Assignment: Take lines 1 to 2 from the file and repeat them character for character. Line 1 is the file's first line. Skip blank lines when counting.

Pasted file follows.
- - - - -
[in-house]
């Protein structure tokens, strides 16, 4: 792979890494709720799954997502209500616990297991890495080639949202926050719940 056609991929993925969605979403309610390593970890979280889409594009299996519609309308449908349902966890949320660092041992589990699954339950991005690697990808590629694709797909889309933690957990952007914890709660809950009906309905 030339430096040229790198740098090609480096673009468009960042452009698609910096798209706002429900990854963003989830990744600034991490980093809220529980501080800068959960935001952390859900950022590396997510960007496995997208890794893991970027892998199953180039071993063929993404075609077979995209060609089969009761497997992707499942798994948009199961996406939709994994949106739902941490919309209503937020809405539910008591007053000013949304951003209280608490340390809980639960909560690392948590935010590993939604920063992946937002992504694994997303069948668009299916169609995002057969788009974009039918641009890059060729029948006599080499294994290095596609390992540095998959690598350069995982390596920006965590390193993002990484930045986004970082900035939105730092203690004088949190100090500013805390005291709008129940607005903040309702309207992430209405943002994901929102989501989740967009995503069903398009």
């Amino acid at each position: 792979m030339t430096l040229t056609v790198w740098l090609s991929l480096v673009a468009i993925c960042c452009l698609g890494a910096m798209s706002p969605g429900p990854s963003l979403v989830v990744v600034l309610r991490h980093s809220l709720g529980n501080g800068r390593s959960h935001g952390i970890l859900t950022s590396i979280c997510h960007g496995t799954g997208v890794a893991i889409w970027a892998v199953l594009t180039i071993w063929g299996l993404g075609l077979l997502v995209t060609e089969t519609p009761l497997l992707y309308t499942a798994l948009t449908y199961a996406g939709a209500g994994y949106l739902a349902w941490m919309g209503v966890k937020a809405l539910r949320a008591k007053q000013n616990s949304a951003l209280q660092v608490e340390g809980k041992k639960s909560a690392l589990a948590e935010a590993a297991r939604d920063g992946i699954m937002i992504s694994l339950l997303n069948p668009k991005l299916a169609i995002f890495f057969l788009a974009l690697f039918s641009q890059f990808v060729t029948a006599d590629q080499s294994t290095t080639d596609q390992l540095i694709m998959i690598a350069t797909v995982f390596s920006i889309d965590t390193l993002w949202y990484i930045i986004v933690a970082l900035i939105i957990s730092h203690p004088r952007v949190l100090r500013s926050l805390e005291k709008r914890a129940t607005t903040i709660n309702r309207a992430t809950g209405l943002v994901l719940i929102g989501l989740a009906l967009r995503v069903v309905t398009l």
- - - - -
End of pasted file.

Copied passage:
[in-house]
């Protein structure tokens, strides 16, 4: 792979890494709720799954997502209500616990297991890495080639949202926050719940 056609991929993925969605979403309610390593970890979280889409594009299996519609309308449908349902966890949320660092041992589990699954339950991005690697990808590629694709797909889309933690957990952007914890709660809950009906309905 030339430096040229790198740098090609480096673009468009960042452009698609910096798209706002429900990854963003989830990744600034991490980093809220529980501080800068959960935001952390859900950022590396997510960007496995997208890794893991970027892998199953180039071993063929993404075609077979995209060609089969009761497997992707499942798994948009199961996406939709994994949106739902941490919309209503937020809405539910008591007053000013949304951003209280608490340390809980639960909560690392948590935010590993939604920063992946937002992504694994997303069948668009299916169609995002057969788009974009039918641009890059060729029948006599080499294994290095596609390992540095998959690598350069995982390596920006965590390193993002990484930045986004970082900035939105730092203690004088949190100090500013805390005291709008129940607005903040309702309207992430209405943002994901929102989501989740967009995503069903398009």